If lawmakers thought passing a tax cut deal would give them a reprieve from the president’s Congress bashing, they were sorely mistaken.
Speaking at a Boeing factory in Everett, Wash., President Obama gave Congress a backhanded compliment shortly after lawmakers passed a yearlong extension of the payroll tax cut, unemployment insurance benefits and other measures the president has called key pieces of his jobs legislation.
“This is a big deal,” Obama told a group of Boeing workers shortly after the plan was passed. “And I want to thank members of Congress for listening to the voices of the American people. It is amazing what happens when Congress focuses on doing the right thing instead of just playing politics. This was a good example, and Congress should take pride in it.”
The remark was typical for a president who is unabashedly running against an unpopular Congress, and on Friday, as in other similar remarks, Obama made no distinction between the Republican-led House and the Senate, which is controlled not only by the president’s party, but led by a close ally, Senate Majority Leader Harry Reid.
Obama moved swiftly from the payroll tax cut to the next item on his to-do list for Capitol Hill: changes to the corporate tax code that he argues will boost American manufacturing. Obama wants to eliminate tax breaks that he says reward companies for moving jobs overseas, and has proposed tax breaks for companies willing to move jobs back to the U.S.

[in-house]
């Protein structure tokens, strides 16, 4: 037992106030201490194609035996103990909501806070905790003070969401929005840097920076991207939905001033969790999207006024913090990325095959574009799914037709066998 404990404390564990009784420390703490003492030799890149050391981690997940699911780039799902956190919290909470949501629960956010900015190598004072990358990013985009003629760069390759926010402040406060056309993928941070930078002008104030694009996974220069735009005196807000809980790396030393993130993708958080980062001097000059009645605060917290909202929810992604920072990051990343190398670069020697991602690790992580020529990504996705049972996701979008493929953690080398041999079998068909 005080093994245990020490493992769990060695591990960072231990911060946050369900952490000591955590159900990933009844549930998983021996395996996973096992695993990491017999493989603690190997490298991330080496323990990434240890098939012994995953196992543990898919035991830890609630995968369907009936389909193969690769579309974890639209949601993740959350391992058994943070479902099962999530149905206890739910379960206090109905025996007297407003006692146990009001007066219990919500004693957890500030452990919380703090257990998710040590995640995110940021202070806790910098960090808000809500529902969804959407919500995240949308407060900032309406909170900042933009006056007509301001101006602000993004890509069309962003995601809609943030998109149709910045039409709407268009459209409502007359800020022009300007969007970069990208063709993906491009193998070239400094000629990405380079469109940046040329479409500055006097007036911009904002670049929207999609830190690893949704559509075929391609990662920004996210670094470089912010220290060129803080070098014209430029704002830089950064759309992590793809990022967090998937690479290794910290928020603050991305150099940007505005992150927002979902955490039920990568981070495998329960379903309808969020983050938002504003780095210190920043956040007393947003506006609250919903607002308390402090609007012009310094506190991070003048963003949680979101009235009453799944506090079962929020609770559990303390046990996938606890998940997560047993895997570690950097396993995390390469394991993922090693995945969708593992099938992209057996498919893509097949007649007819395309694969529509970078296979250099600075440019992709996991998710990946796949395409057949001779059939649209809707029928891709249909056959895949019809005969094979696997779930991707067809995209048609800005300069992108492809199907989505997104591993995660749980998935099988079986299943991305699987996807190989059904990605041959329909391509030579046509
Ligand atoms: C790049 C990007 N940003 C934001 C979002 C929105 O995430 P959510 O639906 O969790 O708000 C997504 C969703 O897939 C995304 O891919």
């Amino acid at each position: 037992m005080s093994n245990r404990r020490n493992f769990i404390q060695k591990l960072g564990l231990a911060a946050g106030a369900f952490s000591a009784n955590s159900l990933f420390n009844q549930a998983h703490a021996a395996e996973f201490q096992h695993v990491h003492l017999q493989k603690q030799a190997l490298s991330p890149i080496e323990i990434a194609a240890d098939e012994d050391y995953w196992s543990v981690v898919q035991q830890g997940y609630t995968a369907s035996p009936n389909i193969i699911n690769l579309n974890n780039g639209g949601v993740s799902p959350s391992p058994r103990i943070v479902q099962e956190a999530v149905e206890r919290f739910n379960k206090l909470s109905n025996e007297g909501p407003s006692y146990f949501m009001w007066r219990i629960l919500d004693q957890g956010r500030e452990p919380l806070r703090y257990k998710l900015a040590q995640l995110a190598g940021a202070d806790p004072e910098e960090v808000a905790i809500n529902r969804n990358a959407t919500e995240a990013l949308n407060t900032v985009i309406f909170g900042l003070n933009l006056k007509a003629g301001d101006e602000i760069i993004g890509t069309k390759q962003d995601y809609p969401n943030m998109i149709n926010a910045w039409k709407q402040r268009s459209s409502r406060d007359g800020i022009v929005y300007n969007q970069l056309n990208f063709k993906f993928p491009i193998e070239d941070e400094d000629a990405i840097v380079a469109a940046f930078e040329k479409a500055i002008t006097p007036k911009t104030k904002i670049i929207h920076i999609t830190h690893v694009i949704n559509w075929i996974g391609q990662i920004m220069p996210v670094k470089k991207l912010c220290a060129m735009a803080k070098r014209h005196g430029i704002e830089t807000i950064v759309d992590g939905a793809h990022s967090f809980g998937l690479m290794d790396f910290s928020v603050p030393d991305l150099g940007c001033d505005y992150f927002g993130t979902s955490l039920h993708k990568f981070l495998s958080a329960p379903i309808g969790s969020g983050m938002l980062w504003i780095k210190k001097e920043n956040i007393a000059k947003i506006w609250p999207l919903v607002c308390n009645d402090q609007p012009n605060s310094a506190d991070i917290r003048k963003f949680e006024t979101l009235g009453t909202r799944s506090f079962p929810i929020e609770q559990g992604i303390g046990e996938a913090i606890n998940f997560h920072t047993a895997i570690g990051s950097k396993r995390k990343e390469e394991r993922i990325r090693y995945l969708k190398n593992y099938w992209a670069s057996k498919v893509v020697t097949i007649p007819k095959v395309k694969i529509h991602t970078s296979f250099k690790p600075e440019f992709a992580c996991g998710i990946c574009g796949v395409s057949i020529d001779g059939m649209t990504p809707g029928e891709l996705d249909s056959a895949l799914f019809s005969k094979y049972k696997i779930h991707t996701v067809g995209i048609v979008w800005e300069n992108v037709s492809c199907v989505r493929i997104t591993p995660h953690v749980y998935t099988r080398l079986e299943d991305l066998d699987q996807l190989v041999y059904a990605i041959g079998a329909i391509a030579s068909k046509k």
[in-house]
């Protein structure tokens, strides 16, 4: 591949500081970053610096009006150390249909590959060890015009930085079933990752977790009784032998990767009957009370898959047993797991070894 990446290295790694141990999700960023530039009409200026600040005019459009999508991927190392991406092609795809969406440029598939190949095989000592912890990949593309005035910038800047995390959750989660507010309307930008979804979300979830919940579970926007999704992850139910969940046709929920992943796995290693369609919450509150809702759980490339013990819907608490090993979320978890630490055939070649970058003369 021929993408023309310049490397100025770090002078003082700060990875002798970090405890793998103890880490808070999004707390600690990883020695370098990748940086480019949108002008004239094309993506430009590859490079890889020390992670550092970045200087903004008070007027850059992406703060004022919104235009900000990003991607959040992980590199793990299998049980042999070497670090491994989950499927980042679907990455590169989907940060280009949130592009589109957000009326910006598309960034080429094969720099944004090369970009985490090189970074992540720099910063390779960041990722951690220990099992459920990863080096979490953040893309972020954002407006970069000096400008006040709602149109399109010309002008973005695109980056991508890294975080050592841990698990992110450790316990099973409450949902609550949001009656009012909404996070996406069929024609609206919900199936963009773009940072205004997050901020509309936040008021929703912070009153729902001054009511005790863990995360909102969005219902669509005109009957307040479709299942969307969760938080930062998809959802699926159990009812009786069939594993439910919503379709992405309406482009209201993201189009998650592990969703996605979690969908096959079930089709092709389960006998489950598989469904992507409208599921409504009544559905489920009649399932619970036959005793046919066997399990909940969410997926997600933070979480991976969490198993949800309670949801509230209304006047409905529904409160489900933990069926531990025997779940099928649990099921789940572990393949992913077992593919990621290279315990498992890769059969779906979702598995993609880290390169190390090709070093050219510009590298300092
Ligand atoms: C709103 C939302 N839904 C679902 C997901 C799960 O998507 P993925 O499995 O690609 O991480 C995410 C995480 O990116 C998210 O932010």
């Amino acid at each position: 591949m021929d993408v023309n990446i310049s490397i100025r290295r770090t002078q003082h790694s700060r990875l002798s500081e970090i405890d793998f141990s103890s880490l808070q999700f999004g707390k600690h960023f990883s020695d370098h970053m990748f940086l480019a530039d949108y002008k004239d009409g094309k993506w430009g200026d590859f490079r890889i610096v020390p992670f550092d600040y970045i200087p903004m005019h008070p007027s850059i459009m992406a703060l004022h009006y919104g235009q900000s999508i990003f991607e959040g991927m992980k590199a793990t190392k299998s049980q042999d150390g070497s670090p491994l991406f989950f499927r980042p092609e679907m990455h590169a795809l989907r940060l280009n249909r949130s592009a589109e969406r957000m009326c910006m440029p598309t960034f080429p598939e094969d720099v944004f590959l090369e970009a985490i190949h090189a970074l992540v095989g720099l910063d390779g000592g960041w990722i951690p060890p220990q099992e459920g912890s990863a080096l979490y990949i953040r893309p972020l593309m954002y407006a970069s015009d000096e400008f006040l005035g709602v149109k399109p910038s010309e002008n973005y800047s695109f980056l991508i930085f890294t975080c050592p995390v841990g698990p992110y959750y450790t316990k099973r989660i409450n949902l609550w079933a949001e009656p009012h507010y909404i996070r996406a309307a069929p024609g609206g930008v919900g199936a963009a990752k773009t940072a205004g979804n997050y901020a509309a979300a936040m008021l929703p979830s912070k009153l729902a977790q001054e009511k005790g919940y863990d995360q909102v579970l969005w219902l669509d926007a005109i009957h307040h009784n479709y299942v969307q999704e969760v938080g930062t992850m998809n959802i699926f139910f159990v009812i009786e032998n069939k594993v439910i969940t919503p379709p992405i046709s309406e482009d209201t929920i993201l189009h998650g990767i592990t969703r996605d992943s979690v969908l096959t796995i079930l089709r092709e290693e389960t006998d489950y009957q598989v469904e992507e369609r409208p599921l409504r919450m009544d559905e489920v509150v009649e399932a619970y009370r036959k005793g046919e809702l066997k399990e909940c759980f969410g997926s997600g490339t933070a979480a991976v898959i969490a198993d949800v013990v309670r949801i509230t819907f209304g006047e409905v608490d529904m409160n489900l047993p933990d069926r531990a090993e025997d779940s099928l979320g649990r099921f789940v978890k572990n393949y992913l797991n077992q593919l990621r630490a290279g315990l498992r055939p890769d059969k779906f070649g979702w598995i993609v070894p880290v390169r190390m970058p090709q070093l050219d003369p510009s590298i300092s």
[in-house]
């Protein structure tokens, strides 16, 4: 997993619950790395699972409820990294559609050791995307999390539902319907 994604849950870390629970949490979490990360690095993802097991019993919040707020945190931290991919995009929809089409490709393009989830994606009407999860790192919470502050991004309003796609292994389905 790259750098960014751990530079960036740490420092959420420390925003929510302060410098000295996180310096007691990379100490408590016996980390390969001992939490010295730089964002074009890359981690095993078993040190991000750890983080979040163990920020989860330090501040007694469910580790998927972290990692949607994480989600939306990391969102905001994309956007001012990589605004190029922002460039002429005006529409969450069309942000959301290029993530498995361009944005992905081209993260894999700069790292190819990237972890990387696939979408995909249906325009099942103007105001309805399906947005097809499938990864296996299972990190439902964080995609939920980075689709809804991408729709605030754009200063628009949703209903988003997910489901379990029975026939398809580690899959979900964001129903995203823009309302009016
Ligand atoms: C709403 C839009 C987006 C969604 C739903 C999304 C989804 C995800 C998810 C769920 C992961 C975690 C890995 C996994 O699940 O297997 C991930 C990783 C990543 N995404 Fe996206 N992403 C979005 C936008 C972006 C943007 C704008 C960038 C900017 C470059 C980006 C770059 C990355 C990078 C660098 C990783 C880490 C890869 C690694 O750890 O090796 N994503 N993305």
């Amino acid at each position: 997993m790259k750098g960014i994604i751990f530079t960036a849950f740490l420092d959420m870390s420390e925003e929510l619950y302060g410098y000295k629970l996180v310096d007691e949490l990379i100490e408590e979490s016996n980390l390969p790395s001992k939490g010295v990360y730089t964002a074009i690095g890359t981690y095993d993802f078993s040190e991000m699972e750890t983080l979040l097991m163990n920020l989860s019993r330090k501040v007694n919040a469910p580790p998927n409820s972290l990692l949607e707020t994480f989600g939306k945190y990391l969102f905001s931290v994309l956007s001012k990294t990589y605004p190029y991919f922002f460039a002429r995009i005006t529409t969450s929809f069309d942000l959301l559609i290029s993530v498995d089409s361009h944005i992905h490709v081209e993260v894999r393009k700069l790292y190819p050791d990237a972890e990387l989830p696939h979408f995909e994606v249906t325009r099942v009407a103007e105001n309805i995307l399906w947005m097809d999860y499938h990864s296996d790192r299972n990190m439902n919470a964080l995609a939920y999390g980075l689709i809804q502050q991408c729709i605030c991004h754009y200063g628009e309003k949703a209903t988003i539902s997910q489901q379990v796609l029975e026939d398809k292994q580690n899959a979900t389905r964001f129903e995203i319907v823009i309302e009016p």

“So, my message to Congress is, what are we waiting for?” Obama said.
The president made the remarks from the floor of the cavernous Boeing production plant in Everett, with a gleaming new Boeing 787 Dreamliner behind him. The made-for-cameras speech was aimed at highlighting both the company’s success and the president’s new focus on reviving manufacturing.
Although Boeing has expanded production of its commercial airliners, it has recently announced cutbacks. In January, it said it would close a historic facility in Wichita, Kan., where the company has built and modified military aircraft since 1920.
Boeing was also at the center of a bitter and politically charged dispute with the National Labor Relations Board. The board had accused the company of retaliating against union employees in Seattle by putting a nonunion production line in Charleston. The complaint was dropped after the union and Boeing worked out their differences.
That episode was unrelated to the president’s visit, the company said.
“There is no connection to the NLRB's dropped complaint and today's visit by the president,” said Boeing spokesman Sean McCormack.